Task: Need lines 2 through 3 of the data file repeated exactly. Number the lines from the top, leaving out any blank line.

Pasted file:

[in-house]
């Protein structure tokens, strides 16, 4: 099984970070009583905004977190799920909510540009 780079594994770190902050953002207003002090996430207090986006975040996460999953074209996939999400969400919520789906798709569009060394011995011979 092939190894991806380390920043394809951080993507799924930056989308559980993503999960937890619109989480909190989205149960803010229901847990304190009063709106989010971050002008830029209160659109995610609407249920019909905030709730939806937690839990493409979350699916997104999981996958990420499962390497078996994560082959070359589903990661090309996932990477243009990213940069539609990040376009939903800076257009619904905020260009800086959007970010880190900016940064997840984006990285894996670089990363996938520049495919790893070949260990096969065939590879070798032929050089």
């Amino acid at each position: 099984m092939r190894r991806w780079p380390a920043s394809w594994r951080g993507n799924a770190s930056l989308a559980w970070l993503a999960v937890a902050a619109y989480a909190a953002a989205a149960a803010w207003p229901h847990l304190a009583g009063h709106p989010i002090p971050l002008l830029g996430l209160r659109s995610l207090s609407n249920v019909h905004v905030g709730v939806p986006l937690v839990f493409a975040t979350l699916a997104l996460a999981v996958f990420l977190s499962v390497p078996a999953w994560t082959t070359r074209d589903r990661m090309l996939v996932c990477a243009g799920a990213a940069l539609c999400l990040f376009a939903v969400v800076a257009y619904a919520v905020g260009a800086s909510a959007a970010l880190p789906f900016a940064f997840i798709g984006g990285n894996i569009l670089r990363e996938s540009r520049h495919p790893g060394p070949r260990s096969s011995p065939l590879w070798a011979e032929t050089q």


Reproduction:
């Protein structure tokens, strides 16, 4: 099984970070009583905004977190799920909510540009 780079594994770190902050953002207003002090996430207090986006975040996460999953074209996939999400969400919520789906798709569009060394011995011979 092939190894991806380390920043394809951080993507799924930056989308559980993503999960937890619109989480909190989205149960803010229901847990304190009063709106989010971050002008830029209160659109995610609407249920019909905030709730939806937690839990493409979350699916997104999981996958990420499962390497078996994560082959070359589903990661090309996932990477243009990213940069539609990040376009939903800076257009619904905020260009800086959007970010880190900016940064997840984006990285894996670089990363996938520049495919790893070949260990096969065939590879070798032929050089």
């Amino acid at each position: 099984m092939r190894r991806w780079p380390a920043s394809w594994r951080g993507n799924a770190s930056l989308a559980w970070l993503a999960v937890a902050a619109y989480a909190a953002a989205a149960a803010w207003p229901h847990l304190a009583g009063h709106p989010i002090p971050l002008l830029g996430l209160r659109s995610l207090s609407n249920v019909h905004v905030g709730v939806p986006l937690v839990f493409a975040t979350l699916a997104l996460a999981v996958f990420l977190s499962v390497p078996a999953w994560t082959t070359r074209d589903r990661m090309l996939v996932c990477a243009g799920a990213a940069l539609c999400l990040f376009a939903v969400v800076a257009y619904a919520v905020g260009a800086s909510a959007a970010l880190p789906f900016a940064f997840i798709g984006g990285n894996i569009l670089r990363e996938s540009r520049h495919p790893g060394p070949r260990s096969s011995p065939l590879w070798a011979e032929t050089q």